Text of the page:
What the Tech? How to Sue Robocallers

How would you like to sue every company that sends you an annoying robocall?

A new service from a consumer protection app called “Do Not Pay” claims it can help you get as much as $3,000 for every call coming to your phone.

“Do Not Pay” founder Joshua Browder told me he came up with the idea after being interrupted three times by robocalls on Christmas Day.

“We automatically enroll you on the Do Not Call List”, he said.

The app first asks if you’re already on the list. It’s the important first step because it makes calling you illegal.

“It becomes a federal crime, a civil crime to call you. When they call you the app will make a log of the call and generate the paperwork so you can sue them for a violation of something called the Telephone Consumer Protection Act”, explained Browder.

But isn’t it problematic, I asked him, that so many robocalls are coming from spoofed numbers?

Computers are dialing those numbers and cloning or spoofing phone numbers from where I live.

This technique has prevented the FCC and other consumer protection agencies put a stop to the calls. You cannot stop them if you don’t know who’s calling. Browder thought of this too and the app provides a solution.

It requires you to stay on the phone with the robocaller representative.

“In the app, we actually give you a virtual credit card that is issued under the Do Not Pay name, so it’s not tied to you,” said Browder.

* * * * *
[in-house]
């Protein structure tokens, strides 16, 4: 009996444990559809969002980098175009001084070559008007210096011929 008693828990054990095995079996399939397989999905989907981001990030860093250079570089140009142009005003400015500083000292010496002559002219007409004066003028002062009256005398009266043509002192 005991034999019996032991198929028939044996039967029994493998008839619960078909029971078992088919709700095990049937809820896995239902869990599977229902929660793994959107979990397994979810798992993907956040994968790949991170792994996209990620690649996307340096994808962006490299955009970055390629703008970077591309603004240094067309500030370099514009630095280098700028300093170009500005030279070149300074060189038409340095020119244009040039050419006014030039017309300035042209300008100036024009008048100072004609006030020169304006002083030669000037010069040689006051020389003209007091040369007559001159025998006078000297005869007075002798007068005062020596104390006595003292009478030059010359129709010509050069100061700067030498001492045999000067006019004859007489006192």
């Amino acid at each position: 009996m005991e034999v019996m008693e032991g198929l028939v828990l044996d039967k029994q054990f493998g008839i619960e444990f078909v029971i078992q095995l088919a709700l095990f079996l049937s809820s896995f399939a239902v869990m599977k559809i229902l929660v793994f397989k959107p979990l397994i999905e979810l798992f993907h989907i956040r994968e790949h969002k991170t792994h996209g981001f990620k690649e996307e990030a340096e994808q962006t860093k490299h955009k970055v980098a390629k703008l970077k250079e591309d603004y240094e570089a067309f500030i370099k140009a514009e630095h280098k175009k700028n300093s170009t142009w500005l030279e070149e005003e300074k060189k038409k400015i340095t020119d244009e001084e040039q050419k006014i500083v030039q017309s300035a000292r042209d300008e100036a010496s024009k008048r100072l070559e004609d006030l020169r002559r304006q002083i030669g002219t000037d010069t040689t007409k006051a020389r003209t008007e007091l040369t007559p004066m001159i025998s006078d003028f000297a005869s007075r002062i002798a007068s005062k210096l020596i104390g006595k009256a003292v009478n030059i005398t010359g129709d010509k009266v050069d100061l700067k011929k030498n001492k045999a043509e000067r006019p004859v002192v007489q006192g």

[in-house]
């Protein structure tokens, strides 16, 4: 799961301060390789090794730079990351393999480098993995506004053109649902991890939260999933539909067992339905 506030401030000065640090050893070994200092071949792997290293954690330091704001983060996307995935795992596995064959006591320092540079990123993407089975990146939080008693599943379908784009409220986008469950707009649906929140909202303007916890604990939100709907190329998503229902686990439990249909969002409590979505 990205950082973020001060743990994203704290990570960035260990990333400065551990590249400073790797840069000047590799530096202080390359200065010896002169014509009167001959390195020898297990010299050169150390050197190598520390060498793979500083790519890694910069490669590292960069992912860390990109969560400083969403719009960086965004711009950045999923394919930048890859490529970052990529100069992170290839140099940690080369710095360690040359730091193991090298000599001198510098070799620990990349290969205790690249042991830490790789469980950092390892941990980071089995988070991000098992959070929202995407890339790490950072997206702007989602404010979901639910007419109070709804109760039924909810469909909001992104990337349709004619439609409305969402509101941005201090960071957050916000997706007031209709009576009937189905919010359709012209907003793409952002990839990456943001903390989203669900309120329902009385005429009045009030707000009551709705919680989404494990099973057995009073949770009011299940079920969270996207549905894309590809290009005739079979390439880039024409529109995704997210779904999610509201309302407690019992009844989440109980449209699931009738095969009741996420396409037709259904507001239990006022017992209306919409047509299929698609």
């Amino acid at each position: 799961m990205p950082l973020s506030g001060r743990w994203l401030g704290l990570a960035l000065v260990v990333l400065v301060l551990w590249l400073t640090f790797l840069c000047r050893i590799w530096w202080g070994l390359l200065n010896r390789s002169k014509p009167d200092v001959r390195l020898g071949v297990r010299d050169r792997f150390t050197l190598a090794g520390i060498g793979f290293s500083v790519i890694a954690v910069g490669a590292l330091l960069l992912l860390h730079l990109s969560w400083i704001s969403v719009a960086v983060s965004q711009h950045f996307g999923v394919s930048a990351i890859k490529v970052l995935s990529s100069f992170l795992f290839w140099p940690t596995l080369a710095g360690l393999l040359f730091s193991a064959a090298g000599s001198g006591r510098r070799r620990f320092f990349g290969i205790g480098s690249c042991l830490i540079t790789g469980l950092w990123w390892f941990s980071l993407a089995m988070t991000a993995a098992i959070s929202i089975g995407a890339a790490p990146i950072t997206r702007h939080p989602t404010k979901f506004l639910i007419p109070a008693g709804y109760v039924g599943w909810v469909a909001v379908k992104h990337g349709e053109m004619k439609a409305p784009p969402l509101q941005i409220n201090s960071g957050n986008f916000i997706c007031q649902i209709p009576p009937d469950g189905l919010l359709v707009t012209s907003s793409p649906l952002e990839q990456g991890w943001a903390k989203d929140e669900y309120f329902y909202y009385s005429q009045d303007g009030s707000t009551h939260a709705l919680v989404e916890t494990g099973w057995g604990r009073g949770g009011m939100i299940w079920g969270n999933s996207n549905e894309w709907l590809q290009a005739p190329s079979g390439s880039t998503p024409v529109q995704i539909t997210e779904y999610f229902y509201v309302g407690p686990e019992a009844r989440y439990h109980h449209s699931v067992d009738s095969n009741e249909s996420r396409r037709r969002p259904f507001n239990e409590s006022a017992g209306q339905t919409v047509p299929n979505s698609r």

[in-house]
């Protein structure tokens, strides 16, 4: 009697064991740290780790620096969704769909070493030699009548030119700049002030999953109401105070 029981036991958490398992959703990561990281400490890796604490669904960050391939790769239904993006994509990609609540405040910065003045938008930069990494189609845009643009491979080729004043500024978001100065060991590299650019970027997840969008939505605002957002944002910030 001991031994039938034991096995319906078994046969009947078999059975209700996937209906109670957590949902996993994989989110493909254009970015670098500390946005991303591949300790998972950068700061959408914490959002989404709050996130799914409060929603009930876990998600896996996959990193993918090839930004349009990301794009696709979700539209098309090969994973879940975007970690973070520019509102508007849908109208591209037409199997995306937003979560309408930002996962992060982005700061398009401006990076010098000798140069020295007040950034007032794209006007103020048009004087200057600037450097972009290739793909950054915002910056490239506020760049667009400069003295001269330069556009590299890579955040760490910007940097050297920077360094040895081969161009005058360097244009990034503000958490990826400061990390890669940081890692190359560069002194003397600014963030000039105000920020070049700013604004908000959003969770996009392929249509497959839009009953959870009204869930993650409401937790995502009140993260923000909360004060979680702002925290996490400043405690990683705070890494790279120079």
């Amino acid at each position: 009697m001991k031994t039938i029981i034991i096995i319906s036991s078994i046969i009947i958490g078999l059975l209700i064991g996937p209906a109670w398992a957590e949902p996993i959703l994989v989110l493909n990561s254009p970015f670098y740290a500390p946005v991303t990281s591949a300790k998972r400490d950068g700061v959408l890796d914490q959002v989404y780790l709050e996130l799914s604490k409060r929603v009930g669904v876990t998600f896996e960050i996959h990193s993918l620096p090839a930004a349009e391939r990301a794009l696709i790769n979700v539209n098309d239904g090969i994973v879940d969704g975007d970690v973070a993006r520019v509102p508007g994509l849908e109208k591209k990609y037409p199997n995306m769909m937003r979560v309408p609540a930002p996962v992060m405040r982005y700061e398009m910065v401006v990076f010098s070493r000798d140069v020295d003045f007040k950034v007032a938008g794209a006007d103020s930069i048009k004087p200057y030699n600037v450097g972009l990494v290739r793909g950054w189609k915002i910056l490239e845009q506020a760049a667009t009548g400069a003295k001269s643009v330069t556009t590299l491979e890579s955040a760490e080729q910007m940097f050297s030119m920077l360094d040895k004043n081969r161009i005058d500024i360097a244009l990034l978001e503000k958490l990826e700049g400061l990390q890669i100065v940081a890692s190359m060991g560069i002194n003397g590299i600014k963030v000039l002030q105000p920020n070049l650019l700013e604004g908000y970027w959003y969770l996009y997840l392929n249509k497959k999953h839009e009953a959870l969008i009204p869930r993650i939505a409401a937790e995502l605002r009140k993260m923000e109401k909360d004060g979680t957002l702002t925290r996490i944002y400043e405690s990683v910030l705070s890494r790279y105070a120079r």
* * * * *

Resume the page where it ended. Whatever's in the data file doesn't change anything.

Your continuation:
“When the scammer asks you for your credit card, you can give them our credit card. and when they try to run the card through the payment network, we get their phone, their address, and name.”

The app is free for iPhones but the services can also be used by visiting the www.donotpay.com

To use the service you must add a credit card number or bank account to be charged $3 a month. Browder said users can file complaints and submit problems as many times as needed for the same $3 a month cost.

The app has gotten mixed reviews. The negative reviews are mostly from people complaining about the $3 fee and difficulty of canceling the service. Cancellations can be submitted by email to support@donotpay.com

The app also offers services to fight parking tickets, recover bank fees and will submit letters to landlords and over 100 other situations.

There are no ads and Browder says the company doesn’t sell users information or data.

You can see the entire interview with founder Joshua Browder on my blog, www.whatthetech.tv

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